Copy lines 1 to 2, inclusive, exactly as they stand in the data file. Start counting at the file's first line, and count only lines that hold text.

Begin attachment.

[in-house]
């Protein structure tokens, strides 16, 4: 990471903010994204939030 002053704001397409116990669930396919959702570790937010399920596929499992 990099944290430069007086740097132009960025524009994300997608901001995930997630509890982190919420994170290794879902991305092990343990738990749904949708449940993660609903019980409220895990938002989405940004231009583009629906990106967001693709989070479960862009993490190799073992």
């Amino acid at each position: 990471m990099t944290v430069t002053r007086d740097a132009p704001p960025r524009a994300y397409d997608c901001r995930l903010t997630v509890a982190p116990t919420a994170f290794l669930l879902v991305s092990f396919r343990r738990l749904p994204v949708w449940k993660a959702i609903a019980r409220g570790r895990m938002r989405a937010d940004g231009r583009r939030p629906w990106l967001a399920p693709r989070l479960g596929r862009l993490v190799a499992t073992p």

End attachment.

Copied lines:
[in-house]
């Protein structure tokens, strides 16, 4: 990471903010994204939030 002053704001397409116990669930396919959702570790937010399920596929499992 990099944290430069007086740097132009960025524009994300997608901001995930997630509890982190919420994170290794879902991305092990343990738990749904949708449940993660609903019980409220895990938002989405940004231009583009629906990106967001693709989070479960862009993490190799073992």